• Double-hung windows (upper window with small or multiple panes; lower with single, larger pane)   

Next, at 130 N. Grand Avenue, is the Park House (below left), a brilliant white Colonial Federal Revival home. It’s an exception in the neighborhood as is the Newcomb House (its gatehouse – that’s just a gatehouse! – is pictured below, center), a Tudor mansion (Architect unknown, 1910). The Hutchins House (Architect unknown, circa 1895) is in the Queen Anne-style (at right), coming up in just a minute.  

–> Cross Live Oaks Avenue (on the right)/Arroyo Terrace (to the left) and continue on N. Grand Avenue. 

D) Myron Hunt House. At 200 N. Grand (pictured below right) is the Myron Hunt House (Myron Hunt, 1905), the former home of the noted architect by the same name. Myron Hunt’s works – the Huntington mansion – now the library, art collection and botanical gardens available as a WalknRideLA “Pasadena Adventure” Side Trip; the Elk’s Lodge you passed earlier on this Side Trip; the Rose Bowl, also a Side Trip option; and the Pasadena Public Library seen on the main tour, are located throughout Pasadena. He also had a hand in a house just down the street, coming up soon.    

That’s the Hutchins House, a Queen Anne home at 202 N. Grand Avenue (circa 1887, pictured above right with the Colonial and Tudor homes). It was moved here from across the street where the elusive Culbertson House now stands (the house behind the ivy-clad privacy wall).  

E) Van Rossem House. At #210 is another Greene and Greene Craftsman-styled home: the Van Rossem House (1904). A fan of the Greenes, you’ll see another house built for Josephine Van Rossem on the next street. Here, try to see how many of the components of the Craftsman style you can locate.

F) Speirs House. The Speirs House (Myron Hunt and Elmer Grey, 1904) at #230 N. Grand Avenue is not a Craftsman-style home but a beautiful example of Dutch Colonial Revival. You’ll see far more Dutch Colonial homes on the east coast, particularly in the New York City area where early Dutch colonization made this style a bit more relevant than here in Southern California. Still, it’s no less inviting. The left dormer is part of a seamless extension; the original house had but three.   

G) Duncan-Irwin HouseAt 240 N. Grand is another Green and Greene structure, the Duncan-Irwin House (1900, 1906). The two dates refer to two phases of construction: a single-story bungalow was built in 1900 and expanded six years later to the handsome home you see today. To many, it rivals the Gamble House as the finest of the Greene brothers’ work.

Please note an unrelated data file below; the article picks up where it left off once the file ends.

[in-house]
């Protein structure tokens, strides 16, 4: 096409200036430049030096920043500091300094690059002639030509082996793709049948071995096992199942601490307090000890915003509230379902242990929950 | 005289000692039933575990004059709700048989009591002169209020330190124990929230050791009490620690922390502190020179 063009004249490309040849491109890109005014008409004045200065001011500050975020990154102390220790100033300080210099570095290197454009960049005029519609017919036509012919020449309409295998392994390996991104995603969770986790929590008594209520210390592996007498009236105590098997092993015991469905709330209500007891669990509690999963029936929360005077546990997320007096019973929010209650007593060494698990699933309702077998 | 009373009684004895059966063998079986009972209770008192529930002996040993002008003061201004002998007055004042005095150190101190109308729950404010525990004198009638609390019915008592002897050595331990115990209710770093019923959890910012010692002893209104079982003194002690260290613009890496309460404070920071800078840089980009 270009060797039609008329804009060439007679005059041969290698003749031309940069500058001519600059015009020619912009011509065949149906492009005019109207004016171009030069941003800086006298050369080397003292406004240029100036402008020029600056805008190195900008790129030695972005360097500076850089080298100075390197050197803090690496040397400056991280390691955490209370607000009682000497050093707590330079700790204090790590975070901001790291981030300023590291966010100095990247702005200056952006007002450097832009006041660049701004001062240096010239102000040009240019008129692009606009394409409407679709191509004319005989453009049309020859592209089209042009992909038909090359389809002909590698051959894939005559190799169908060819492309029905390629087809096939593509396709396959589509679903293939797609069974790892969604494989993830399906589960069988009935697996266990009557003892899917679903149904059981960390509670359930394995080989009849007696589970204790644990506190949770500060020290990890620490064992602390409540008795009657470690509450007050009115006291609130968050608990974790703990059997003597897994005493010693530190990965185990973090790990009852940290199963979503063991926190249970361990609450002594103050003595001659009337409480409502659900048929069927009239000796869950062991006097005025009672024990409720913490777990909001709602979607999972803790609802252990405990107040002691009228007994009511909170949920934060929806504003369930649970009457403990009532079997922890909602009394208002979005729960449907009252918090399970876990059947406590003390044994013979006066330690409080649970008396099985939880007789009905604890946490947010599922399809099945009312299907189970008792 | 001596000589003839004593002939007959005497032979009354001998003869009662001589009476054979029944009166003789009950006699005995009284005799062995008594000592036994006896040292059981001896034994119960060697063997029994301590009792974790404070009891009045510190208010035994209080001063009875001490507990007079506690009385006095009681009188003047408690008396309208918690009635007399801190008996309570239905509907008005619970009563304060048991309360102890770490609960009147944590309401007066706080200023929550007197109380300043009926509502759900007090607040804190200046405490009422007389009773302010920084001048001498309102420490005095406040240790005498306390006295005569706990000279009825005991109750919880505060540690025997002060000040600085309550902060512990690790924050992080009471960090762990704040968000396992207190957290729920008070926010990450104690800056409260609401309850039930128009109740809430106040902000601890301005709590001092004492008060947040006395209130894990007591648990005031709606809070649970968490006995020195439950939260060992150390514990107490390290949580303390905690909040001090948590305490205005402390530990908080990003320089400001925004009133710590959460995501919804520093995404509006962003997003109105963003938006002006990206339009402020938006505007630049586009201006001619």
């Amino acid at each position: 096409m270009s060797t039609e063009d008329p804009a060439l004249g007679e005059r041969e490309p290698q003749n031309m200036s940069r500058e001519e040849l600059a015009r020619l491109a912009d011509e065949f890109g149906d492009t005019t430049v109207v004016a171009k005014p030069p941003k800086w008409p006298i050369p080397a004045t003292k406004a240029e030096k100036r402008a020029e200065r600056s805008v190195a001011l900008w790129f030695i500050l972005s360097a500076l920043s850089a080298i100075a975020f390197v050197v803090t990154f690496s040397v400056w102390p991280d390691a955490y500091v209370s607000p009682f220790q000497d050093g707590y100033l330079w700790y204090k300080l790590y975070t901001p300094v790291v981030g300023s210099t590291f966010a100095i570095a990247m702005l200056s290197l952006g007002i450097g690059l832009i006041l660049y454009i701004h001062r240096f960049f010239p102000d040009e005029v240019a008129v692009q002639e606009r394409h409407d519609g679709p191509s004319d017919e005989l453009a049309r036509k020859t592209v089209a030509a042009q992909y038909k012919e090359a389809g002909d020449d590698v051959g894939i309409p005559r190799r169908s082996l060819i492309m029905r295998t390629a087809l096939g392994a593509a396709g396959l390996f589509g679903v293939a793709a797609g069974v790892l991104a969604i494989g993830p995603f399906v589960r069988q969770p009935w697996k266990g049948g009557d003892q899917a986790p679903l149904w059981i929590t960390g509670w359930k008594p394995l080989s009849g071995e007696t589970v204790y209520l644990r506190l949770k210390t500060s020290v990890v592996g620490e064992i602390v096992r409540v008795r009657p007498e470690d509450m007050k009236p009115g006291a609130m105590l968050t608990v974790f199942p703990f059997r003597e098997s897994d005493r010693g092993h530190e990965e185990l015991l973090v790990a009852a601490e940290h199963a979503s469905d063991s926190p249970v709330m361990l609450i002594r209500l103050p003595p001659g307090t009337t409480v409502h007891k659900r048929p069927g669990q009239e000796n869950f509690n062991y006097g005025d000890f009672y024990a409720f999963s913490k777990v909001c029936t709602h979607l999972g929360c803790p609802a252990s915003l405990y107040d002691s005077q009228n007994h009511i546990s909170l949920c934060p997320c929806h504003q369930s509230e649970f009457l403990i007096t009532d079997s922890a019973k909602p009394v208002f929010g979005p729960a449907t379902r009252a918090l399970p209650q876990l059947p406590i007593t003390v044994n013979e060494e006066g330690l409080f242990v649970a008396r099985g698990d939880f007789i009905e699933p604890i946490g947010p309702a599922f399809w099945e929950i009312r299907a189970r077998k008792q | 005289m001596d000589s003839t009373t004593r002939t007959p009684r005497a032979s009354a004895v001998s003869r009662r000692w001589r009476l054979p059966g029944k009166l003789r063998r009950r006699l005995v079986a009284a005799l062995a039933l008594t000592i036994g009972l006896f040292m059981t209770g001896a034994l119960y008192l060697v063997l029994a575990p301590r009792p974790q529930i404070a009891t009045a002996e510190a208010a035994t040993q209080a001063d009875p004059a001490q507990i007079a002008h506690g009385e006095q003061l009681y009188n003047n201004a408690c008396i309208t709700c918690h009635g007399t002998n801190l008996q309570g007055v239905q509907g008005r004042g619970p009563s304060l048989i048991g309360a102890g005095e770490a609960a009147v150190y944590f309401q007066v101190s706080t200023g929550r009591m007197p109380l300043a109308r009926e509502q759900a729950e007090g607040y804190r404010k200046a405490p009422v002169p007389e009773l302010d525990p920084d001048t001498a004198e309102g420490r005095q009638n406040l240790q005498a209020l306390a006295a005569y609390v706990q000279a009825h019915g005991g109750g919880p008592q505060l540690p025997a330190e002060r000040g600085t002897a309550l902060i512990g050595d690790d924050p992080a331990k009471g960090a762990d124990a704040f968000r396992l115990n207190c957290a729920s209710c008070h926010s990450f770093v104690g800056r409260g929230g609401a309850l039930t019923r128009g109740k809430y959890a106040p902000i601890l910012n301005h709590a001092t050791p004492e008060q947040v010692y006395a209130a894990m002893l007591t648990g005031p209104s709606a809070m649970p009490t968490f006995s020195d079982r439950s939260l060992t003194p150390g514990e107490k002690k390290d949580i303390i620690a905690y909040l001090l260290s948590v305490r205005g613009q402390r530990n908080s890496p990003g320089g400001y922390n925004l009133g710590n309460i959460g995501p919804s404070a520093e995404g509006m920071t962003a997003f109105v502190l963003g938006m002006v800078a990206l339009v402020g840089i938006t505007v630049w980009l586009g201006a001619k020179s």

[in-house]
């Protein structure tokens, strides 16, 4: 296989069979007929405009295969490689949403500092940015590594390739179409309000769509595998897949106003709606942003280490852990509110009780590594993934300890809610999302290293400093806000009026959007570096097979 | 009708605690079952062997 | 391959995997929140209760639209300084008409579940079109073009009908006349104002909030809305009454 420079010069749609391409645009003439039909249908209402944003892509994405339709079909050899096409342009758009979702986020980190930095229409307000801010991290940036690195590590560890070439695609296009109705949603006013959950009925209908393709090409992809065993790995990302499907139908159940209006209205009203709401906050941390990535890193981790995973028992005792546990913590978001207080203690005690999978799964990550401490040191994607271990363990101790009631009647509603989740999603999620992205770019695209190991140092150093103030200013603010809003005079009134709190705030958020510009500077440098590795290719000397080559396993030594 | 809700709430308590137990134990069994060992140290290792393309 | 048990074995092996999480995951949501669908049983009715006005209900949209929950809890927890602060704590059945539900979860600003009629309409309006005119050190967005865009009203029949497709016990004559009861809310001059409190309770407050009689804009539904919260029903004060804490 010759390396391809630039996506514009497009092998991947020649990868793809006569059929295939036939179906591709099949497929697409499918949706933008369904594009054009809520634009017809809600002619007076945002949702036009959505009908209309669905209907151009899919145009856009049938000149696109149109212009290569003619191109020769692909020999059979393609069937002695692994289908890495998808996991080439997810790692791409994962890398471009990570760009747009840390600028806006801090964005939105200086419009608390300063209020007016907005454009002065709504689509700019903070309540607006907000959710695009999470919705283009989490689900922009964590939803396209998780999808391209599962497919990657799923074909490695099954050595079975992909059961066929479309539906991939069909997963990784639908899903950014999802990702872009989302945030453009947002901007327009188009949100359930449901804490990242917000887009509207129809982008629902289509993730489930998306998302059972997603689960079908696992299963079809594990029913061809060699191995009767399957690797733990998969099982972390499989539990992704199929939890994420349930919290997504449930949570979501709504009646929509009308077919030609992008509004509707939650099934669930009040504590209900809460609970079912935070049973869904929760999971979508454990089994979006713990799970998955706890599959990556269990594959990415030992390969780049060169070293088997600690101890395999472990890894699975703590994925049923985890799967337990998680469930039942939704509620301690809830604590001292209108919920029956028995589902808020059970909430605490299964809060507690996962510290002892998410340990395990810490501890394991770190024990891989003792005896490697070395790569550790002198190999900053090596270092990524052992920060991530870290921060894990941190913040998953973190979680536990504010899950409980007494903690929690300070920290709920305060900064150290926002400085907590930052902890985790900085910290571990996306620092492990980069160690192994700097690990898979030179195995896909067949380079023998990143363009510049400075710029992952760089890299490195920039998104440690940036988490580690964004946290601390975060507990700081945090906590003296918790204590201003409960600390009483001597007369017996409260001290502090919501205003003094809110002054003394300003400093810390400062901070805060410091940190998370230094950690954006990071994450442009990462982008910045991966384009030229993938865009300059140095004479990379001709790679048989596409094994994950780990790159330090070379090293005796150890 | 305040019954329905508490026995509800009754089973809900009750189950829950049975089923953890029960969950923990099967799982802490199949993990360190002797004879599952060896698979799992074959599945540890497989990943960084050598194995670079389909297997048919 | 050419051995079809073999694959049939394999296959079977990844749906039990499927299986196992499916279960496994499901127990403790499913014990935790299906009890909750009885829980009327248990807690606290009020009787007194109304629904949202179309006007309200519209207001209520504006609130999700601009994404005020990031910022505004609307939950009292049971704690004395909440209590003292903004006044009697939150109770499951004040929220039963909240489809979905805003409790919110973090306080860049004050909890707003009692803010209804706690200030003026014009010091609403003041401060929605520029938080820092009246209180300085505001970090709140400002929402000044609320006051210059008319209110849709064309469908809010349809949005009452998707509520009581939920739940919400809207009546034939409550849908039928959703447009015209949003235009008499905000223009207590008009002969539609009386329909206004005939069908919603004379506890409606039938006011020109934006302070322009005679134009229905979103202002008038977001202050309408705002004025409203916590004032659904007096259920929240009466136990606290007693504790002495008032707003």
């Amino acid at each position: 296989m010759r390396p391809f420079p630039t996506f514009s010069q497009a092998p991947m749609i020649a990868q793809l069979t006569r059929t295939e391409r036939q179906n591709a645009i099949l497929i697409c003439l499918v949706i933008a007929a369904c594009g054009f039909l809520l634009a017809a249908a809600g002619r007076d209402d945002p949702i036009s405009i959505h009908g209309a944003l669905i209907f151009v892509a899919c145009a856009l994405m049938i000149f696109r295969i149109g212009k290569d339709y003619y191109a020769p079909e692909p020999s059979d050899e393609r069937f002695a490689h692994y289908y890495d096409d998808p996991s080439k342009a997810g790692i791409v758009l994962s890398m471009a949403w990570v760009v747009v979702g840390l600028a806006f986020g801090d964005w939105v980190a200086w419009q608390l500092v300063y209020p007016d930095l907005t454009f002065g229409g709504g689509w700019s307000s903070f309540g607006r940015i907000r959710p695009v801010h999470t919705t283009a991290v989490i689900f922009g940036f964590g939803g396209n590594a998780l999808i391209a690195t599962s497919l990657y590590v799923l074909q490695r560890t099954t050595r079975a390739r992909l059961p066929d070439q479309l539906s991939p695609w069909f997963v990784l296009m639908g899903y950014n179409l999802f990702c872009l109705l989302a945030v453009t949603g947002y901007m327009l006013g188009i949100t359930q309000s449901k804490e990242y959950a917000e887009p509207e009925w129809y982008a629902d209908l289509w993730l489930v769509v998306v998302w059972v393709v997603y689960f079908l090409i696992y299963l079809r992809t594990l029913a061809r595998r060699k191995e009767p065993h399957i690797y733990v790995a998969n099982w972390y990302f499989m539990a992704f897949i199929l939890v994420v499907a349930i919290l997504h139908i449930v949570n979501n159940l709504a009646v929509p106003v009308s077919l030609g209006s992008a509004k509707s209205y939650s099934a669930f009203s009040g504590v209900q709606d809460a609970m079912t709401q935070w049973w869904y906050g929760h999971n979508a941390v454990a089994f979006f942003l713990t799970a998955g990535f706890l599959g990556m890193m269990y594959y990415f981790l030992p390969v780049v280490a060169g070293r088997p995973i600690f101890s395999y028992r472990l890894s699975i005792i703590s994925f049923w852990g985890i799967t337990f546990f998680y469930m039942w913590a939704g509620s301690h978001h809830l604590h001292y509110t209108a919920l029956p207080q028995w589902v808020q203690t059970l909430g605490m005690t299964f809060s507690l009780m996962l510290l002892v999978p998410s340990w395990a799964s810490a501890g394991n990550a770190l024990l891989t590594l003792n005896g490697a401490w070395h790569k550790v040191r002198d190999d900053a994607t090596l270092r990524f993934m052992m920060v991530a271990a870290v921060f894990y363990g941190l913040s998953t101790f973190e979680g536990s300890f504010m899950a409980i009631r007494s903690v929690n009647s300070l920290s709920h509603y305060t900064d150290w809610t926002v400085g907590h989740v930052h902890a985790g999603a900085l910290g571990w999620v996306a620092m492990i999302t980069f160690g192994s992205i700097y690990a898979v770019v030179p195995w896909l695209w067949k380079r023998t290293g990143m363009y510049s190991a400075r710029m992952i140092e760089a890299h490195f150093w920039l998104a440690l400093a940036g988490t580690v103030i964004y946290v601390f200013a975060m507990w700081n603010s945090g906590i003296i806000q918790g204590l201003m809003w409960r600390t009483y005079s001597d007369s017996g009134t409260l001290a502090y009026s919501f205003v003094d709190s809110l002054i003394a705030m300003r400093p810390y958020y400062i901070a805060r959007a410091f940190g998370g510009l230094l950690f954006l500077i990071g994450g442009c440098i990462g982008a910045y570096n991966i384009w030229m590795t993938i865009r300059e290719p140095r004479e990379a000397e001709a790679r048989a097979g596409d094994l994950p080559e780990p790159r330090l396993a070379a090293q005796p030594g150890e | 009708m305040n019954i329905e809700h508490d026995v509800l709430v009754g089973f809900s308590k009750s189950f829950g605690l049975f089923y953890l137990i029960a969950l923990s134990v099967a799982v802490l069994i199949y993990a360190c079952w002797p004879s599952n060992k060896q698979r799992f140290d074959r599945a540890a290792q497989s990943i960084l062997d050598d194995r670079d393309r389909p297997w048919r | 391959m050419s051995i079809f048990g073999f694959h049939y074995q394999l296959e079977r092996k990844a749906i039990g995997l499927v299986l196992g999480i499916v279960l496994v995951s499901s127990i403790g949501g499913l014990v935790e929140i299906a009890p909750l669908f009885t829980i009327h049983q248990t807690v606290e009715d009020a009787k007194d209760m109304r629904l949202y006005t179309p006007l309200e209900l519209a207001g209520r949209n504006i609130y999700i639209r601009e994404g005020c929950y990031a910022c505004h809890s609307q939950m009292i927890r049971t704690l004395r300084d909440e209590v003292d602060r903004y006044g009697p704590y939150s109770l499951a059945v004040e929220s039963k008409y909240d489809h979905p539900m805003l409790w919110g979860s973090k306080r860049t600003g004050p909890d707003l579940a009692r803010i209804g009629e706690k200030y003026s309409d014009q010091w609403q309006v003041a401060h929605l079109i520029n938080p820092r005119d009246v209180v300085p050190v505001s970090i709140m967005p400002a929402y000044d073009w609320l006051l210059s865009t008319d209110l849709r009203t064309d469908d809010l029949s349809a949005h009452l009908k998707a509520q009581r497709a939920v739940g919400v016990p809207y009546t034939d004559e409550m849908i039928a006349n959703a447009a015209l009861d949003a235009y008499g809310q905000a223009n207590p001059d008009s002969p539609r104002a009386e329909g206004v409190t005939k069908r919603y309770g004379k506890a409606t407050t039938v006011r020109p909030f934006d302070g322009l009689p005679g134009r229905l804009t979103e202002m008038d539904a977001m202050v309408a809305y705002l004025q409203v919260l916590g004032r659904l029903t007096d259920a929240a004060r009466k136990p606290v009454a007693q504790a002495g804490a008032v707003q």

The Craftsman style could be called “organic” in that some homes feel and look supremely comfortable on their site – almost as if they’ve grown from the ground. Here, notice how the retaining walls, steps and chimney, all stone and all covered in ficus vines, appear to emerge from the earth. Asian stone lanterns and light fixtures blend well, too; Asian design influenced the Arts and Crafts movement as well as homes that embody the Craftsman style.        

–> Turn right onto Arroyo Terrace.

H) Charles Greene House. Charles Greene himself lived here at 368 Arroyo Terrace – in a Craftsman-style house, of course. Built over a thirteen year period (1901-1914), the Charles Sumner Greene House represents the style nicely. Again, notice how the rock of the hillside moves into the rock of the retaining wall and then into and up through the house itself – and its chimney. And don’t miss the one-car garage which seems to tunnel into the hillside. The garage door woodwork and stone and clinker brick patterns above it are noteworthy. 

“Clinker” bricks were the bricks that lined the interiors of firing kilns. Constant exposure to high temperatures changed the chemical make-up of the bricks, rendering them far more dense and heavy; the heat also changed their color and texture. Typically, they were discarded when kilns were rebuilt. But Craftsman architects – Greene and Green among the first – saw beauty in those clinkers! And so, here they are.   

Speaking of the hillside, check out the views into the Arroyo Seco Valley below. In the distance is the Rose Bowl; in front of the bowl is Brookside Park. Both can be visited as a Side Trip. If you’re doing this Side Trip on a clear day the mountain views can be spectacular.   

I) White Sisters House. Notice the home at 370 Arroyo Terrace. Charles Greene married Alice White in 1901; her sister lived here in what is now called the White Sisters House (1903). It’s of the Greenes’ design, of course, though the second floor’s shingles were replaced with stucco. The rocks you see were pulled from the ground and used in the home’s retaining walls and first floor. As with Charles’ own house, clinker bricks are mixed with the stones creating a rustic, organic composition. Clearly, Asian architecture has had a strong influence on the Craftsman style.